5 Reasons Every Church Should Have a Stewardship Theology

Posted by Joel Mikell on Jul 19, 2017 1:00:10 PM

Stewardship Theology Church Photo

The seven perspectives I presented in earlier posts from my book, Crafting a Theology of Stewardship, were a starting place for church pastors and other leaders to craft a biblical stewardship theology as a platform for growing a culture of giving and generosity. These five reasons why you need a theology of stewardship offer more fuel for thought, consideration and debate. They can influence and grow your church’s perspective on stewardship and culture of generosity across all generations.

  1. A stewardship theology provides a secure platform for preaching on stewardship and money.

Preaching on money, giving, stewardship and generosity is challenging for most pastors. And, truthfully, it should be. It is deeply spiritual. It is intimately relational. It is at the core of what the church is called to do, which is to make disciples. It is probably the one area of biblical teaching that sparks the greatest emotion and debate!

Stewardship is the thread that weaves throughout all ministries within the local church. Stewardship touches everything the church does. It is critical to the survival of every church. Without adequate, sustainable funding, the local church will struggle event to keep the doors open. Consequently, preaching and teaching on biblical stewardship should not be taken lightly.

It is important, however, that preaching on stewardship be bold, unapologetic and systematic. Jesus never dodged, downplayed or sidestepped the questions and issues related to possessions, money and generosity. He spoke truth, and he spoke it firmly. We should be willing to do the same. Always remember: You will never hear a generous Christian complain about a sermon on stewardship!

  1. A stewardship theology facilitates a language of stewardship.

In the book Authentic Conversations: Moving from Manipulation to Truth and Commitment, authors Jamie and Maren Showkeir state that if you want to change a culture, you start by changing the conversation.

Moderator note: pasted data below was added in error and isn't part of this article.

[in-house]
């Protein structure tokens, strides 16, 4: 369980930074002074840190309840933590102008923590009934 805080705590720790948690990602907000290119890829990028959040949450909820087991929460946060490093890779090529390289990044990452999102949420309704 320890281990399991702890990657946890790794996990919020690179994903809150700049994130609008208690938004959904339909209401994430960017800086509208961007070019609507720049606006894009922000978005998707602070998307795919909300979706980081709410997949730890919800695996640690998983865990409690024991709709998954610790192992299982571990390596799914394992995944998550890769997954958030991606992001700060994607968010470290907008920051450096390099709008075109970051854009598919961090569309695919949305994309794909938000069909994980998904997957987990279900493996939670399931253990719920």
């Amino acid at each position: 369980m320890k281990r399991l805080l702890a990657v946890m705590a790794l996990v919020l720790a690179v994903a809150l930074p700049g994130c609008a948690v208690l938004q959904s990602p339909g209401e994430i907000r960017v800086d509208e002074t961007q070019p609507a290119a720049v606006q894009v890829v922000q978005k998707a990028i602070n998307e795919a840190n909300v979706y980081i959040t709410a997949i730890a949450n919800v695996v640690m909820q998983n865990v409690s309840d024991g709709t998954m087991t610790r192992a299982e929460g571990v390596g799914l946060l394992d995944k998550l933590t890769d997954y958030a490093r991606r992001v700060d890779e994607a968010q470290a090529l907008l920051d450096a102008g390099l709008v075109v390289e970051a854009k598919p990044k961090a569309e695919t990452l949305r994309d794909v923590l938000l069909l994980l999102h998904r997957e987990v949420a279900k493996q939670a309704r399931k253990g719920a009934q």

What do the conversations about stewardship sound like in your church? How do you as a leader talk about stewardship? When the word stewardship is mentioned, what thoughts come to mind? What do most church members think?

I asked that very question to a church where I was doing a one-day conference, and the responses were humorous and telling. One individual said, “When I hear the word stewardship, I think, well, it must be football season. Our pastor preaches on stewardship about the time football season begins!” Another individual said that when she hears the word, she says to herself, “It comes once a year, and I’ll endure it again this year.” Yet another person said the first thing that comes to mind is, “Oh, no . . . here it comes again!”

More often than not, stewardship has a negative connotation and is at best an awkward subject; at worst, unfortunately, it is one that people totally avoid.

Having a biblical foundation of stewardship and scriptural perspective facilitates a conversation change that talks about giving through the church as opposed to giving to the church. It shifts the conversation from “what the church wants from me” to “what the church wants for me.” It changes the word budget (which does not inspire or motivate anyone to be generous) to ideas like Ministry Action Plan (MAP) and Ministry Spending Plan (MSP), where ministry is the focus. It elevates the simple act of giving to the church to the grander idea of investing in people.

Where needed for seeker sensitivity, being intentional in language can move your church to phrases and concepts such as “percentage giving,” “progressive giving” and “priority giving” (as discussed by Andy Stanley in his book Fields of Gold).

It is true – if you want to change a culture, you start by changing the language.

  1. A stewardship theology leads a church from a numbers-driven budgeting process to a vision-driven, ministry-focused strategy for funding.